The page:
The opening date for Crystal Geyser's Mount Shasta plant is tentatively scheduled for September 2015. The company will begin production with sparkliing water, but future plans include also producing all its PET plastic bottled teas, flavored water, and juice products in the Mount Shasta facility.

Crystal Geyser Executive Vice President of Marketing and Business Strategy Judy Yee said the Mount Shasta plant will bottle only sparkling water when it opens early this fall. Production of teas and flavored water beverages will be added at some point.

The company intends for its Mount Shasta facility to eventually produce all of Crystal Geyser PET plastic bottled beverages, according to Yee.

Currently the company’s Valencia plant produces Metromint in PET (polyethylene terephthalate) plastic bottles. The plant in Calistoga produces sparkling water in PET bottles. The Bakersfield plant produces teas and flavored water beverages in glass bottles.

“We’ll close the Valencia plant and will likely cease production at the Calistoga plant once the Mount Shasta plant is producing sparkling water, tea and juice at full capacity, while likely keeping a presence in Calistoga for warehousing and administrative functions,” Yee confirmed.

She said while the company has no current plans for glass bottled products in Mount Shasta, Crystal Geyser will evaluate over time the size of the glass bottled beverage market before deciding what if any changes will be made concerning the Bakersfield facility.


Final figures on effluent volume, supplementary power needs and the number of people to be employed at the plant, will all be based on a number of factors not yet known for certain, according to Yee.

“Right now many of our estimates are based on the manufacturer’s specifications for the equipment, which is new to Crystal Geyser operations,” she reported.

The equipment is familiar however, to parent company Otsuka Pharmaceutical based in Japan, and Yee confirmed that three representatives from that parent company have been in Mount Shasta for more than a year to help.

“They’ve been involved in early training and knowledge transfer and will help set the equipment up,” she said.


The Crystal Geyser facility will produce both domestic and industrial effluent.

The company is prepared to use both Mount Shasta City’s wastewater system, to which it is already connected, and the leach field permitted originally for Coca Cola/Danone and transferred to Crystal Geyser when it purchased the plant, according to Lee.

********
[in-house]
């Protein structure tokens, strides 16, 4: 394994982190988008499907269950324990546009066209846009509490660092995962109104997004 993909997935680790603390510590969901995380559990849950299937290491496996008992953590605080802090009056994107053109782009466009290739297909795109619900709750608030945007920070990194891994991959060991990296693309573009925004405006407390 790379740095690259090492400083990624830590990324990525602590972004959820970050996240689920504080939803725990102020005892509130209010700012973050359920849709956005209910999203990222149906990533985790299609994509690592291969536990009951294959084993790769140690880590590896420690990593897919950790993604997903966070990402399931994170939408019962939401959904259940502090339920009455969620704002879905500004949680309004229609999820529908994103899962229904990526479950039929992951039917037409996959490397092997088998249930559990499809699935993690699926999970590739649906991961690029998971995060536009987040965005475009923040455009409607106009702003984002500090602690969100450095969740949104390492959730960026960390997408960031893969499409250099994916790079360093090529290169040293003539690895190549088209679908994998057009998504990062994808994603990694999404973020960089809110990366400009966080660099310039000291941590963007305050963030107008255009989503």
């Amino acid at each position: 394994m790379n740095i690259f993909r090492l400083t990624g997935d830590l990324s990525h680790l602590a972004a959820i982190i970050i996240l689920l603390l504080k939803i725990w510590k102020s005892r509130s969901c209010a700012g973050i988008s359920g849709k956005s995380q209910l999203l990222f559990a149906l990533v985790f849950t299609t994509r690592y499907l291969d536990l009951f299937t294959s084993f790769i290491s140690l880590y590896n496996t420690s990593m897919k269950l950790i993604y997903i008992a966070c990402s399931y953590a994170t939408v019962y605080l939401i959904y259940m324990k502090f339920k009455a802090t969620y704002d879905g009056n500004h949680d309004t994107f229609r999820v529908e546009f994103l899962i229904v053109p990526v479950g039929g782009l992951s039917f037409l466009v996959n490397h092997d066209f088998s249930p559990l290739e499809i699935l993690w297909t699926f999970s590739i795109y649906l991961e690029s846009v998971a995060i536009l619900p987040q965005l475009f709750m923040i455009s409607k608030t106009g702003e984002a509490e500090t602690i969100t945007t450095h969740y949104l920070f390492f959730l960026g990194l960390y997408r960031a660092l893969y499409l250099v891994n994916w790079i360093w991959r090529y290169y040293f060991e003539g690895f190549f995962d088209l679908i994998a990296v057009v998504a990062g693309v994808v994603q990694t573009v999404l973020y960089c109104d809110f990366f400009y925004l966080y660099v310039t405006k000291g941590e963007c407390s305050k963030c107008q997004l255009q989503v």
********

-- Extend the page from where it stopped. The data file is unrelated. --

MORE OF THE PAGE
She said the city’s wastewater system will be the primary one used for effluent disposal.

Mount Shasta Mayor Geoff Harkness said right now the only effluent the company is permitted to send through the city system is its domestic waste.

“There is no permit for Mount Shasta City to treat effluent from industrial operations, such as bottle rinse water,” he stated in an email.

Harkness added that his understanding is Crystal Geyser wants the city to process its industrial effluent, is ready to begin the permitting process, and is “open to working with the city to find solutions given the current capacity of the sewage transport system between the plant and the wastewater treatment plant.”

The plant’s leach field permit specifications require that the effluent be food grade, Yee reported. “Because all products in use at the plant will be food grade, the effluent will be food grade as well.”

She added that the company estimates a “much lower volume” than the permit specifications allow will be released into the leach field.

Early projections of the effluent volume to be generated by plant operations were high because Crystal Geyser was planning on more water for bottle rinsing than will actually be used, according to Yee.

“New technology allows us to rinse with significantly less water,” she explained.

Crystal Geyser is considering solar and other renewable energy sources for what Yee described as “supplementary power” that may be needed during times of peak volume production.

She said plans for supplemental power are in the final stages of evaluation, pending data from actual production on the new equipment.


Yee said Crystal Geyser is basing its operations on the expectation that 60 people ultimately will be employed to staff one production line at full operation in the Mount Shasta plant. But she said it is still unclear how many people will be needed on “day one.”

Once production is underway, the company will determine how many bottles can be produced per hour with the new equipment, according to Yee. That will confirm how many work shifts must be established and how many people must be hired to fill those shifts.

Some employees will be people who opt to transfer from other Crystal Geyser plants, and some will be recruited locally.

She said while some skill sets will be required of job applicants, training will be provided for other skills.

“Our aim is to hire as many local residents as possible,” Yee said.

To that end, Crystal Geyser is one of several businesses working with the Mount Shasta Chamber of Commerce to plan a county-wide job fair for later this spring.

She said employees transferring from within the company will be familiar with bottling processes and procedures and “can help train those who are not.”


Yee said a “best estimate” for the Mount Shasta plant’s opening is September.

Most of the build-out underway is interior, with demolition work being done inside the facility and production equipment arriving for set up.

“We’ll be able to assess our opening date more accurately once those parts of the project are complete,” she said.